One implausible explanation is that a pthread_cond_signal was ignored. Assume that when your thread that does read() did enter_blocking_section, the masterlock was released (busy is set to 0) but the is_free condition was not signaled properly. Then, all other threads that are waiting on the master lock keep waiting on the is_free condition. The read blocks, then unblocks when you press “return”, then does leave_blocking_section, reacquiring the master lock. The next time it does enter_blocking_section, the is_free condition is properly signaled and other threads get to run.

That’s the least bizarre scenario I can come up with.

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Dude.

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Sometimes, implausible explanations are just right :slight_smile:

I see OCaml is in good company here, with C#, Python, and who knows how many other runtime systems with master locks.

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It’s never the hardware, or the OS, or the library. Except when it is. :man_facepalming:

So, what does this mean for the OCaml community? The patch hasn’t even been accepted into glibc yet but even after it is, it’s going to take a long time to trickle down to users.

Is the solution to fix the compiler to detect affected glibcs and use a different master locking mechanism (:scream:)?

Push OCaml users to install a glibc fork? SIOUs[1] will probably do it, but not very user friendly for the mainstream.

Maybe this conversation is better off moved to a GitHub issue?

  1. Serious Industrial Ocaml Users
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Isn’t this a major issue for just about every language, except those that don’t rely on pthread_cond_signal? Subtle, weird lock bugs that occur randomly? Of course, it’ll only affect high performance code, but it seems like a huge issue.

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What would Fedora and Ubuntu do? Do they know about the issue? Is there a way to raise awareness there?

Is the solution to fix the compiler to detect affected glibcs and use a different master locking mechanism (:scream:)?

It is possible to use a plain POSIX mutex as master lock, but fairness is awful.

Push OCaml users to install a glibc fork? SIOUs[1] will probably do it, but not very user friendly for the mainstream.

Some SIOUs are fond of Musl instead of Glibc.

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It is a major issue for any code that uses POSIX threads, as pthread_cond_signal is about the 4th most used function in that API. The bug happens to show up in the run-time systems of several high-level languages.

Subtle, weird lock bugs that occur randomly?

In low-level programming with shared-memory concurrency, most bugs are like that (subtle, weird, and occurring randomly)…

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To close out some loose threads from earlier:

  • Running ocaml 4.11.1 with cherry-picked signal + mutex invariants checking patches from ocaml beta 4.12 didn’t solve my deadlock (or throw new exceptions)
  • My app running on Ubuntu 18.04 with libcs loaded from Ubuntu 16.04 (libc 2.23) have not deadlocked yet, about 2 days now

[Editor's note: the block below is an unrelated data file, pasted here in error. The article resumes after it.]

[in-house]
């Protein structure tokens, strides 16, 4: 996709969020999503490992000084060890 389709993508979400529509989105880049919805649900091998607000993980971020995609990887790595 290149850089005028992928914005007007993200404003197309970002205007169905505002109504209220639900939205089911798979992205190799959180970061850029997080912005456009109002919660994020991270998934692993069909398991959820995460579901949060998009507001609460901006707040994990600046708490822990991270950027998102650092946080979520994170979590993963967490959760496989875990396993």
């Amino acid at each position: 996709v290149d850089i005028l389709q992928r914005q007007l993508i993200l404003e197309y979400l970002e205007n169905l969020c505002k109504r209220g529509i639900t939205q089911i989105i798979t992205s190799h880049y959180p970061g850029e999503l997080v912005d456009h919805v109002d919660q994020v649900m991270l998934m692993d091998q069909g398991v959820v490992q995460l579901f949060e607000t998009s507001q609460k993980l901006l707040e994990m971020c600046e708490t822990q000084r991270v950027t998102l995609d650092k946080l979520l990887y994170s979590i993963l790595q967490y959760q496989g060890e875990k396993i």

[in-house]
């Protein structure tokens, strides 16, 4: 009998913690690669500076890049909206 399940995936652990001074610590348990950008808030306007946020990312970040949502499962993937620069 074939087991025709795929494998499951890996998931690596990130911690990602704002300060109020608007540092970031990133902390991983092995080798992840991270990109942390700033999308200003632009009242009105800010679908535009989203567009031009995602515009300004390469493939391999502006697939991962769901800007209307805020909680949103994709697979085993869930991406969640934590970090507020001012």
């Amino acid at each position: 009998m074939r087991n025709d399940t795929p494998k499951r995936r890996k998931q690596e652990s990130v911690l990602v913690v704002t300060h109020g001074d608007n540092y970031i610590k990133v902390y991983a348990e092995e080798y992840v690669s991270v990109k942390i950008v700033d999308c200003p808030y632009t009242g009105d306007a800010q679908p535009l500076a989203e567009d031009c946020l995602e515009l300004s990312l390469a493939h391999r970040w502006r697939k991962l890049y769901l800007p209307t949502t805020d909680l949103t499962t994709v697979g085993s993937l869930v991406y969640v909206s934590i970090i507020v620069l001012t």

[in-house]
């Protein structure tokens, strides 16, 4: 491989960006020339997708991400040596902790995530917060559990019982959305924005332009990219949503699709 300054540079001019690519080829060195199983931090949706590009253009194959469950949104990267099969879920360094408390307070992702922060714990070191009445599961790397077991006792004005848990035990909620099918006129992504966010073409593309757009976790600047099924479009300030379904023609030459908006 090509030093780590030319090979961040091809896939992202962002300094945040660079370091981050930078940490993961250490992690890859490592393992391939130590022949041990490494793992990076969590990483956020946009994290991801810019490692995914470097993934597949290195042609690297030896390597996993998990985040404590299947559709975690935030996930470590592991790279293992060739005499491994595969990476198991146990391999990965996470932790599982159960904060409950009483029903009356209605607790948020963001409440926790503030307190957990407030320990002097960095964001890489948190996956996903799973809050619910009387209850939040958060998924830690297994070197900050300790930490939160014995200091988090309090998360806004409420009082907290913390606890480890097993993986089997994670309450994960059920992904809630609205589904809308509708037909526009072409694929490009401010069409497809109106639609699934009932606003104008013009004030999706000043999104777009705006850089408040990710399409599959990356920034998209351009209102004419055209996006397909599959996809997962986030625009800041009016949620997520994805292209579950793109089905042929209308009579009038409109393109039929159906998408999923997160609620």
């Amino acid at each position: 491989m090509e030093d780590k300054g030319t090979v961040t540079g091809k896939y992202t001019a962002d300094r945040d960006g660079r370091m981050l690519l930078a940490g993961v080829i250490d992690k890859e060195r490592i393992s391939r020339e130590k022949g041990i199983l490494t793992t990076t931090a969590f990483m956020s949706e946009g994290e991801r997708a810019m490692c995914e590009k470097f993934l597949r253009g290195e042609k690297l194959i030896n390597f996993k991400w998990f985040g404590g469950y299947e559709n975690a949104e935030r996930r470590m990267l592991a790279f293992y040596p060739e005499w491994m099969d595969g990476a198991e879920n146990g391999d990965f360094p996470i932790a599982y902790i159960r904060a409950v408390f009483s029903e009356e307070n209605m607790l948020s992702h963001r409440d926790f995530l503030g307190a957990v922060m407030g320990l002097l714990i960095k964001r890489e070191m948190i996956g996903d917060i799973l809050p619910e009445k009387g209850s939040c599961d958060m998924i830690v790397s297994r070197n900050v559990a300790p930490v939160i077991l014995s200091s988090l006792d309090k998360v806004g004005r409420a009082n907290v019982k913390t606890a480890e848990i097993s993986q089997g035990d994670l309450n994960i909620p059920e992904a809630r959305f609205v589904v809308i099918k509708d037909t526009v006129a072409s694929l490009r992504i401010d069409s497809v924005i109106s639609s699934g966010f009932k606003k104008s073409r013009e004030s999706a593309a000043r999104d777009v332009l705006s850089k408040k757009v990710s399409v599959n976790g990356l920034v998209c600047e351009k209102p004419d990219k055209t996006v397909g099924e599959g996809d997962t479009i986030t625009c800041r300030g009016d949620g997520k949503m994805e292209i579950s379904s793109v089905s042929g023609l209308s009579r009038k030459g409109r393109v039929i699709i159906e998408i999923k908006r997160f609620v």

I confirm the repro in that glibc bug report deadlocks for me in all of the places my OCaml application was deadlocking.

The repro deadlocks on:

  • Ubuntu 20.04 (libc 2.31); only took a few seconds, and then 10 minutes
  • Ubuntu 18.04 (libc 2.27); took about 20 minutes
  • Debian 10/buster (libc 2.28); took a few hours (slower box, fewer cores)

I’ve now patched some box glibcs with the one-line fix.

Repro has not deadlocked on:

  • Ubuntu 20.04 (libc 2.31+patch): about a day
  • Ubuntu 18.04 (libc 2.27+patch): about a day

There is also a stock Ubuntu 16.04 (libc 2.23) box that has been running the repro 2 days without deadlocking, which is expected since the pthread bug was likely introduced in 2.27.

Still testing my OCaml apps.

I’m not sure what they would do, though looking around the source .deb, there is some precedent for Ubuntu stacking their own patches atop of the official glibc distribution. Ubuntu does not seem to list this bug in their glibc bug tracker. Let me prepare a very informative report for them and see if they’ll consider slipping the patch in earlier.

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Thanks for the update and the extensive testing.

The “one-line fix” is a nice example of why spurious wake-ups are useful!

The bug report at sourceware.org is sadly and surprisingly inactive (I’ve seen much quicker reactions from the Glibc/NPTL people in the past), so going through Debian, Ubuntu or Fedora might be a way to speed up the handling of this awful bug.

I confirm that there is a way to reimplement OCaml’s masterlock without using condition variables. However, other uses of condition variables (through the Condition OCaml library module) will still be broken. Plus, it’s hard to detect at configuration time which implementation of the masterlock to use.

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I’ve reported this issue, and the results of substantial testing, to the Ubuntu project here: https://bugs.launchpad.net/ubuntu/+source/glibc/+bug/1899800

Red Hat/CentOS users may wish to try the glibc patch with repro and provide a similar report to the Fedora project.

I’m sure @rwmjones should be interested (but unsure how pings for work him on this forum).